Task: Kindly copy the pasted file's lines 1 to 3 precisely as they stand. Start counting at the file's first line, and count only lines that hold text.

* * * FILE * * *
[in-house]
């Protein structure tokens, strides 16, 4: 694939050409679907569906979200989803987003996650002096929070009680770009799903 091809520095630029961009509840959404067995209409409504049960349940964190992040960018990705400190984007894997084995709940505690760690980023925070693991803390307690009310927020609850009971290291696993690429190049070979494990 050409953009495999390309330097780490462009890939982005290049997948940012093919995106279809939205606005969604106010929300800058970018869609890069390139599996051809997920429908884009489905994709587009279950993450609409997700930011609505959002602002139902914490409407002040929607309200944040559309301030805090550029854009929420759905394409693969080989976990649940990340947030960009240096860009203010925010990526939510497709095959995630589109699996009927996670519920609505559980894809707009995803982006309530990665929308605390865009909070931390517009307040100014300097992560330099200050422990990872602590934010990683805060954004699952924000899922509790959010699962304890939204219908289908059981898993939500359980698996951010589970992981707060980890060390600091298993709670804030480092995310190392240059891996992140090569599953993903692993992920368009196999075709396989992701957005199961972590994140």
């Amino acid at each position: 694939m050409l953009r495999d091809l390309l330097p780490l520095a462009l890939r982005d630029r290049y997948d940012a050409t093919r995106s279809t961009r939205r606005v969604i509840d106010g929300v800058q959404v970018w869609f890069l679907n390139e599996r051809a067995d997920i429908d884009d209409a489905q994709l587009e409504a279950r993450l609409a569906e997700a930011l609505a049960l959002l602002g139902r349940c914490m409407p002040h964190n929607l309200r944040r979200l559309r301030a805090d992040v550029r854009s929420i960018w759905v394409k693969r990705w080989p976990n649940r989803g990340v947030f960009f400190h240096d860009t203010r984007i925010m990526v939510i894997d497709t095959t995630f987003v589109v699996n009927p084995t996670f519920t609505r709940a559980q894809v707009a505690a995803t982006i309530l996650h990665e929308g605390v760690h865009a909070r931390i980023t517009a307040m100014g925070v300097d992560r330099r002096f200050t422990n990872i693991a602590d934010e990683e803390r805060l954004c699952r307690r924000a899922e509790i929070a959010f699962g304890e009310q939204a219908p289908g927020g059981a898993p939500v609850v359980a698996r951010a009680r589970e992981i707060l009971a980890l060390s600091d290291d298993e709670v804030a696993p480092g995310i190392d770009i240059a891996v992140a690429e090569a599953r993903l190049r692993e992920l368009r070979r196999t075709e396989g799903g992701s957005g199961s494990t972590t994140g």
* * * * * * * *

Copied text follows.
[in-house]
């Protein structure tokens, strides 16, 4: 694939050409679907569906979200989803987003996650002096929070009680770009799903 091809520095630029961009509840959404067995209409409504049960349940964190992040960018990705400190984007894997084995709940505690760690980023925070693991803390307690009310927020609850009971290291696993690429190049070979494990 050409953009495999390309330097780490462009890939982005290049997948940012093919995106279809939205606005969604106010929300800058970018869609890069390139599996051809997920429908884009489905994709587009279950993450609409997700930011609505959002602002139902914490409407002040929607309200944040559309301030805090550029854009929420759905394409693969080989976990649940990340947030960009240096860009203010925010990526939510497709095959995630589109699996009927996670519920609505559980894809707009995803982006309530990665929308605390865009909070931390517009307040100014300097992560330099200050422990990872602590934010990683805060954004699952924000899922509790959010699962304890939204219908289908059981898993939500359980698996951010589970992981707060980890060390600091298993709670804030480092995310190392240059891996992140090569599953993903692993992920368009196999075709396989992701957005199961972590994140």
């Amino acid at each position: 694939m050409l953009r495999d091809l390309l330097p780490l520095a462009l890939r982005d630029r290049y997948d940012a050409t093919r995106s279809t961009r939205r606005v969604i509840d106010g929300v800058q959404v970018w869609f890069l679907n390139e599996r051809a067995d997920i429908d884009d209409a489905q994709l587009e409504a279950r993450l609409a569906e997700a930011l609505a049960l959002l602002g139902r349940c914490m409407p002040h964190n929607l309200r944040r979200l559309r301030a805090d992040v550029r854009s929420i960018w759905v394409k693969r990705w080989p976990n649940r989803g990340v947030f960009f400190h240096d860009t203010r984007i925010m990526v939510i894997d497709t095959t995630f987003v589109v699996n009927p084995t996670f519920t609505r709940a559980q894809v707009a505690a995803t982006i309530l996650h990665e929308g605390v760690h865009a909070r931390i980023t517009a307040m100014g925070v300097d992560r330099r002096f200050t422990n990872i693991a602590d934010e990683e803390r805060l954004c699952r307690r924000a899922e509790i929070a959010f699962g304890e009310q939204a219908p289908g927020g059981a898993p939500v609850v359980a698996r951010a009680r589970e992981i707060l009971a980890l060390s600091d290291d298993e709670v804030a696993p480092g995310i190392d770009i240059a891996v992140a690429e090569a599953r993903l190049r692993e992920l368009r070979r196999t075709e396989g799903g992701s957005g199961s494990t972590t994140g």